NEW YORK – Nissan promises to “bring excitement back to the midsize sedan segment” with the sixth generation of the Altima sedan debuting this morning at the 2018 New York International Auto Show.

The segment in the U.S. was down last year and has been down in sales this year, as new-vehicle sales slow overall and Americans increasingly opt for light trucks.

“Our goal with the all-new Altima is to re-energize the sedan segment – in terms of design, driving feel and in making advanced technologies available and affordable for everyone,” Jose Muñoz, chief performance officer-Nissan, says in a statement released to media ahead of the car’s debut. “We want to energize drivers, helping make their lives safer, less stressful and more exciting.”

Based on last year’s VMotion 2.0 concept from the North American International Auto Show in Detroit, the new Altima has a lower and wider stance than the outgoing fifth-gen model, made possible partially by platform packaging and low-profile engines.

The ’19-model car grows from its predecessor in almost every dimension. It is roughly an inch longer and wider than the ’18 Altima, but lower in height and with a smaller front overhang thanks to a longer wheelbase enabling the rear wheels to be pushed into corners.

Nissan design chief Alfonso Albaisa credits clever packaging for making it possible to put larger, 19-in. tires on the car at the same time the hood and cowl were pushed downward.

Nissan’s signature V-Motion grille and boomerang lights are key design elements on the vehicle, which has a 0.26 coefficient of drag.

Available is a dark-chrome-finish grille and two chameleon-like paint colors, Scarlet Ember red and Sunset Drift orange. The red color changes hue with light, while the orange color uses a reflective pigment to emphasize sculptural elements in the sheet metal.

Nissan promises a near-luxury design and materials inside the car, which has a “gliding wing” instrument panel and high contrast.

“The idea is to engage the driver and passengers both visually and tactilely,” Albaisa says.

Nissan makes its new variable-compression turbocharged inline 4-cyl. from the Infiniti QX50 an upgrade engine on the ’19 Altima. A 2.5L 4-cyl. still is offered, with a claimed 80% change in parts from the current Altima’s 2.5L.

“Reflecting the Altima’s importance to the Nissan brand, the company is making its biggest investment ever in a new-model powertrain development – introducing for the first time two completely new engines for one model change,” the automaker says in a statement.

The VC-Turbo, which varies compression ratio from 8:1 to 14:1 via a multi-link that continuously raises or lowers pistons to provide performance or efficiency, makes 248 hp and 273 lb.-ft. (370 Nm) of torque in the Altima. That compares with 268 hp and 280 lb.-ft. (380 Nm) in the QX50.

Nissan foresees a double-digit increase in highway fuel economy in front-wheel-drive Altimas with the 2.5L. The current Altima 2.5L 4-cyl. achieves 38 mpg (6.2 L/100 km) for the metric.

The new 2.5L has direct injection unlike the current 2.5L and is rated at 188 hp and 180 lb.-ft. (244 Nm) of torque compared with 179 hp and 177 lb.-ft. (240 Nm) of torque in the outgoing engine.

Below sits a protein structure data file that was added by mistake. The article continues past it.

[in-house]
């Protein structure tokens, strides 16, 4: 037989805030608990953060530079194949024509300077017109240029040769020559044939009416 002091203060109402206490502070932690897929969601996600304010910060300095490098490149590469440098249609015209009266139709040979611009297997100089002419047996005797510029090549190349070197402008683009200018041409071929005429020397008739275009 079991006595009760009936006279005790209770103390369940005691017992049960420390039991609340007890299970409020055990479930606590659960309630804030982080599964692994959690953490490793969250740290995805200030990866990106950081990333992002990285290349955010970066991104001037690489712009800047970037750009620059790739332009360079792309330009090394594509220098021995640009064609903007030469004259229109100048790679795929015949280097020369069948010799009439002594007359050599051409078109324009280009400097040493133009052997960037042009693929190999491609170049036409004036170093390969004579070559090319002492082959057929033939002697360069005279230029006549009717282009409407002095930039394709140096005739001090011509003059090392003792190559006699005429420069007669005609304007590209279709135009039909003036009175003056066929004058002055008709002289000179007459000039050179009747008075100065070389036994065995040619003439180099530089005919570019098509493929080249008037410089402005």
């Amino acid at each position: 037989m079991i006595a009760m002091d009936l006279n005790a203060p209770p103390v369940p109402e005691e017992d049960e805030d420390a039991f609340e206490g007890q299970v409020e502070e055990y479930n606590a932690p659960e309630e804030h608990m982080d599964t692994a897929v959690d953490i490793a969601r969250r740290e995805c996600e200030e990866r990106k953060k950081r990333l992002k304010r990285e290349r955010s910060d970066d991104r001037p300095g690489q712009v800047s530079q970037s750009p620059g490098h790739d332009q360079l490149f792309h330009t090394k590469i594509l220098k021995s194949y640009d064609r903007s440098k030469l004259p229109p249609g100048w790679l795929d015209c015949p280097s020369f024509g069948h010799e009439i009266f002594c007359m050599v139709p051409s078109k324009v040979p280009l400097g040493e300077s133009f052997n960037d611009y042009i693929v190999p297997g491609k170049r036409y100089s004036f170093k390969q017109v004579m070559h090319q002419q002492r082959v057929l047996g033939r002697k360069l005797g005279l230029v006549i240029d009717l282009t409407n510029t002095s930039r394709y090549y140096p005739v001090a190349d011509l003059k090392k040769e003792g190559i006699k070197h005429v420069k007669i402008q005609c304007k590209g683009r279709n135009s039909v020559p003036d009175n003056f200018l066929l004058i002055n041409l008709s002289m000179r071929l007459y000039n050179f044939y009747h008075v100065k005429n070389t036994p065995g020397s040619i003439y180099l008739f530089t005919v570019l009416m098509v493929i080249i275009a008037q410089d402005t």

Features of the new 2.5L are a thermal-insulated resin intake port, variable tumble control valve, mirror bore cylinder coating, a variable displacement oil pump and cooled external exhaust-gas recirculation.

Its lower profile is made possible with a reverse cylinder head that has an integrated exhaust manifold, as well as low engine mounting.

Both Altima engines are mated to Nissan’s Xtronic CVT, which it says is upgraded for ’19 with an expanded lock-up area for improved efficiency.

The Altima adds all-wheel drive for the first time, which Nissan says is a result of requests from buyers in the northern U.S., Muñoz notes, “The lack of available all-wheel drive has been a factor in buyers who prefer sedans switching to compact SUVs.”

Able to apportion torque 0:100 front and up to 50:50 front-to-rear, the system will be available on all grades of models with the 2.5L.

Suspension and steering-system changes to the car include a first use of monotube rear shocks and dual-pinion electric power steering. The latter reduces steering effort at low speeds and raises it at higher speeds for better control and feedback, Nissan says.

A variety of creature-comfort and safety technologies are on the vehicle, either as standard or optional.

In the safety category falls Nissan’s ProPilot Assist semi-automated system that combines adaptive cruise control and lane-keep assist functions and is standard on SV, SL and Platinum grades of the ’19 Altima.

Also standard on those same grades is a new rear automatic braking system, which applies the brakes during backup if a stationary object is detected.

A 7-in. (18-cm) drive assist display is standard, as is the NissanConnect telematics system with both Apple CarPlay and Android Auto and an 8-in. (20-cm) infotainment screen. NissanConnect’s Services app also is compatible with Amazon Alexa Skills and Apple Watch and Android Wear smart watches.

The new Altima goes on sale in the fall in the U.S., with pricing to be announced closer to launch.

In addition to SV, SL and Platinum there are S and SR base trim levels, while a limited-edition Platinum VC-Turbo grade will be offered at launch.

Altima U.S. sales through February were down 12.3%, Wards Intelligence data shows, following 2017’s 17.0% volume loss. Whereas the car once was Nissan’s best-selling model, it now is the Rogue and Rogue Sport compact CUV, which outsold the Altima by nearly 150,000 units last year.

Nissan says it will begin expanding Altima sales outside the U.S. with the new sixth-generation car, although it doesn’t specify to which markets.

cschweinsberg@wardsauto.com